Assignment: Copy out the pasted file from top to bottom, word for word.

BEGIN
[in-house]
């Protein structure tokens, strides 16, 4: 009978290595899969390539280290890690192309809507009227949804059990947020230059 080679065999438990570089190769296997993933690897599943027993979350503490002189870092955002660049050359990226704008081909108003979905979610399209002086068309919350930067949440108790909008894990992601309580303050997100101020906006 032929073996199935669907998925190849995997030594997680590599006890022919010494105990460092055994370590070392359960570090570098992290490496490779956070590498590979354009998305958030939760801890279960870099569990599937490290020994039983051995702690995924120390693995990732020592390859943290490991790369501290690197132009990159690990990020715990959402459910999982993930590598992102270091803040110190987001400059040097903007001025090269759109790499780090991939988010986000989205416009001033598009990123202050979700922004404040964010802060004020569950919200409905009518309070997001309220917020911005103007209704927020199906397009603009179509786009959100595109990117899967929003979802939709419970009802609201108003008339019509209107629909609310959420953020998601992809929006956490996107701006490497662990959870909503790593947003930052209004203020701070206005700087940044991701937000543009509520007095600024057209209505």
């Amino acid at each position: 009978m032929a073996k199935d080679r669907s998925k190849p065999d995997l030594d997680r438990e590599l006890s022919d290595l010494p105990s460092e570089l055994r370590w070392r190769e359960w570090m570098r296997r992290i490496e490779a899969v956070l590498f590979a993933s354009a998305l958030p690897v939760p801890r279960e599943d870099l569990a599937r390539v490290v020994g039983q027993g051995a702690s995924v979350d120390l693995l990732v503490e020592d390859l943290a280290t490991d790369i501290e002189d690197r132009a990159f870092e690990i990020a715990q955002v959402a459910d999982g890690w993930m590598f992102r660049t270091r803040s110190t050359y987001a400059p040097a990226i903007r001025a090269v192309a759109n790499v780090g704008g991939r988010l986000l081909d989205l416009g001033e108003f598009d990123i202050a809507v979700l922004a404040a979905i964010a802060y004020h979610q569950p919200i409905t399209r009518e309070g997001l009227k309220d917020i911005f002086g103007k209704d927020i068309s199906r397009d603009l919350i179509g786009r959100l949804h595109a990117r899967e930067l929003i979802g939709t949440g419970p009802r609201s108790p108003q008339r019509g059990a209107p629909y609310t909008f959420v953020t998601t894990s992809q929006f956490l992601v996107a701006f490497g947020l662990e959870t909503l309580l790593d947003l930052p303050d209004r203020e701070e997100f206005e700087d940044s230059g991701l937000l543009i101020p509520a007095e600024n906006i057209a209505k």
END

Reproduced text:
[in-house]
């Protein structure tokens, strides 16, 4: 009978290595899969390539280290890690192309809507009227949804059990947020230059 080679065999438990570089190769296997993933690897599943027993979350503490002189870092955002660049050359990226704008081909108003979905979610399209002086068309919350930067949440108790909008894990992601309580303050997100101020906006 032929073996199935669907998925190849995997030594997680590599006890022919010494105990460092055994370590070392359960570090570098992290490496490779956070590498590979354009998305958030939760801890279960870099569990599937490290020994039983051995702690995924120390693995990732020592390859943290490991790369501290690197132009990159690990990020715990959402459910999982993930590598992102270091803040110190987001400059040097903007001025090269759109790499780090991939988010986000989205416009001033598009990123202050979700922004404040964010802060004020569950919200409905009518309070997001309220917020911005103007209704927020199906397009603009179509786009959100595109990117899967929003979802939709419970009802609201108003008339019509209107629909609310959420953020998601992809929006956490996107701006490497662990959870909503790593947003930052209004203020701070206005700087940044991701937000543009509520007095600024057209209505």
């Amino acid at each position: 009978m032929a073996k199935d080679r669907s998925k190849p065999d995997l030594d997680r438990e590599l006890s022919d290595l010494p105990s460092e570089l055994r370590w070392r190769e359960w570090m570098r296997r992290i490496e490779a899969v956070l590498f590979a993933s354009a998305l958030p690897v939760p801890r279960e599943d870099l569990a599937r390539v490290v020994g039983q027993g051995a702690s995924v979350d120390l693995l990732v503490e020592d390859l943290a280290t490991d790369i501290e002189d690197r132009a990159f870092e690990i990020a715990q955002v959402a459910d999982g890690w993930m590598f992102r660049t270091r803040s110190t050359y987001a400059p040097a990226i903007r001025a090269v192309a759109n790499v780090g704008g991939r988010l986000l081909d989205l416009g001033e108003f598009d990123i202050a809507v979700l922004a404040a979905i964010a802060y004020h979610q569950p919200i409905t399209r009518e309070g997001l009227k309220d917020i911005f002086g103007k209704d927020i068309s199906r397009d603009l919350i179509g786009r959100l949804h595109a990117r899967e930067l929003i979802g939709t949440g419970p009802r609201s108790p108003q008339r019509g059990a209107p629909y609310t909008f959420v953020t998601t894990s992809q929006f956490l992601v996107a701006f490497g947020l662990e959870t909503l309580l790593d947003l930052p303050d209004r203020e701070e997100f206005e700087d940044s230059g991701l937000l543009i101020p509520a007095e600024n906006i057209a209505k």